These verses come near the end of the last chapter of the Book of Consolation, which comprises fifteen chapters of the larger book of Isaiah. The poems, songs and encouraging oracles of these chapters are meant to keep the hope alive in the Jewish captives in exile. We can hear this call to hope and trust in our reading.

The people have been experiencing their purification from their infidelities for which they were banished. They are encouraged by this section to keep trusting, seeking, and longing for the goodness of God Who is close. They are reminded to keep all the customs and traditions of the Lord and receive the ever-present mercy of the God of the covenants. Though exile seems not in keeping with the image they have of God, they are coming to see that exile was meant to get and keep their attention and attentiveness. To some of them and to us as well, this may seem “not fair.”

This little section ends with God’s response to our sense of justice and fair play. Thoughts are just thoughts and the ways we think and relate are normal and reasonable to ourselves. God, through the prophet says it like God likes it. Scripture has many reverses of the natural order. Israel itself is the smallest of peoples and yet they win wars, have the natural order of things changed. Seas flow revealing dry land, bread and quail arrive, just in the nick of time. God doesn’t do “fair”, love is not fair, but surprising.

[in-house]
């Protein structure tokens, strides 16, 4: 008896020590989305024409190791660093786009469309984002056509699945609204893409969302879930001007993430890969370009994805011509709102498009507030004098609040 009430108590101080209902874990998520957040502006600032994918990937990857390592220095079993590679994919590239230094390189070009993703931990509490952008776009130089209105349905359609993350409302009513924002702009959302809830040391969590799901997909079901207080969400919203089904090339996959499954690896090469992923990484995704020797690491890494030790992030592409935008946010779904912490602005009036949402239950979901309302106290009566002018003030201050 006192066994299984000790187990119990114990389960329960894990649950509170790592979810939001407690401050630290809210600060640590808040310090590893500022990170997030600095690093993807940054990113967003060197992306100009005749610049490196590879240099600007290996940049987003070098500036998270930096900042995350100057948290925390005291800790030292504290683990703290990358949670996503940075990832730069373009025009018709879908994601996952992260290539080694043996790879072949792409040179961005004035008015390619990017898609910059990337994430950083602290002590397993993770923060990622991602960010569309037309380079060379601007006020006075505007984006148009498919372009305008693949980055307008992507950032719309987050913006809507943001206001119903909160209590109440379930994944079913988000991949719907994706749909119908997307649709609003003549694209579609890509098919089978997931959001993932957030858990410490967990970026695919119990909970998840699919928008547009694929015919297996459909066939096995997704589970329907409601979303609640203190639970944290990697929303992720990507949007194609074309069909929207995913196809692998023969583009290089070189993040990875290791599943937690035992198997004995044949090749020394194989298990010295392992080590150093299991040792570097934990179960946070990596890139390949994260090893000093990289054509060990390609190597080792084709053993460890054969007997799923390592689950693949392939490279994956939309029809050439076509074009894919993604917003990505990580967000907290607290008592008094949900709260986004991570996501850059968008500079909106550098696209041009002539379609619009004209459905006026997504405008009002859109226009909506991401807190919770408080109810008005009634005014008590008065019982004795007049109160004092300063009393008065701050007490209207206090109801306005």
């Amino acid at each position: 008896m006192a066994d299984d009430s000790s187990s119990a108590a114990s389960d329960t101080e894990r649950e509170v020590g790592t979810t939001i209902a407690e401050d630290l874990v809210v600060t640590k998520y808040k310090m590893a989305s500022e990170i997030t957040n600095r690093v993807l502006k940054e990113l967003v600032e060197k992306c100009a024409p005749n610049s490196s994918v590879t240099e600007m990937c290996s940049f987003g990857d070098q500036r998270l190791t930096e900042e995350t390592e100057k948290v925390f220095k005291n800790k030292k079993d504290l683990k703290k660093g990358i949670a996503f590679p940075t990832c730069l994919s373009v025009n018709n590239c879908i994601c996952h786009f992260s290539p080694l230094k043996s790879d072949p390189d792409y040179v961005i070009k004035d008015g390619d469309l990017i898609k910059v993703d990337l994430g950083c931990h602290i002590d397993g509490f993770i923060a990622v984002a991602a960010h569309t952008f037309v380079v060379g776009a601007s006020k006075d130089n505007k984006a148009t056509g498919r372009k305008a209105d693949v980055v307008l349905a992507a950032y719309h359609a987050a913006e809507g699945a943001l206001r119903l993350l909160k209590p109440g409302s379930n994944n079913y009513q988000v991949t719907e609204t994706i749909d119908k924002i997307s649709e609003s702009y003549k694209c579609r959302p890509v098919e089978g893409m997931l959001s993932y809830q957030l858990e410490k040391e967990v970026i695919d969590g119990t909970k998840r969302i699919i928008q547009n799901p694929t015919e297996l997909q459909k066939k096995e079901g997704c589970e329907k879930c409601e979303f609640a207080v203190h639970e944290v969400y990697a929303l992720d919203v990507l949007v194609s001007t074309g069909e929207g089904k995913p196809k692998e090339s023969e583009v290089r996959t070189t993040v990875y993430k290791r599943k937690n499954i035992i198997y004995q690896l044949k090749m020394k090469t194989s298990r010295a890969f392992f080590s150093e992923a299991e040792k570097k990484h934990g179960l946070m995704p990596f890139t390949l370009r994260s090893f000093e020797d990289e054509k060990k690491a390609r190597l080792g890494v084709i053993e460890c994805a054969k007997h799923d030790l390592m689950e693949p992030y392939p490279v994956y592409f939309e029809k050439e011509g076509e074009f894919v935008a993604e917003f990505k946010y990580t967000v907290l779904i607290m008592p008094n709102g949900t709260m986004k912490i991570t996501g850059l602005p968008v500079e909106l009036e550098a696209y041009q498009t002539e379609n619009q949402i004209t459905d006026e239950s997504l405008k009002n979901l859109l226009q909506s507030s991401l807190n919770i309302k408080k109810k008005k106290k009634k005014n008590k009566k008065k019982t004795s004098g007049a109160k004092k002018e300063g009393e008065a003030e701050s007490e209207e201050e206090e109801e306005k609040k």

And then there is this most unjust, unfair and anger-provoking parable! Read it, listen to it and check your reactions. What would you do if you worked from the first to last hours. Would it be strange if you were the last hired and the first repaid? This is a parable, not about money, but inclusive love. Jesus is sent first to the people who have been with Him and God’s ways since Abraham and the early covenants. They have been faithful, laboring to be a part of God’s kingdom. Next Sunday’s Gospel will continue this theme from Matthew. The inviting God is both generous and just. There are these late-comers whom Jesus has called into the vineyard to labor with and for Him. They will be rewarded, though their fidelity has been shorter. The older and younger, the newly-called and the ancients are all going to receive God’s love equally. Is this fair? The first and last will all be included. All will have to adjust their feelings based on God’s ways not being like theirs.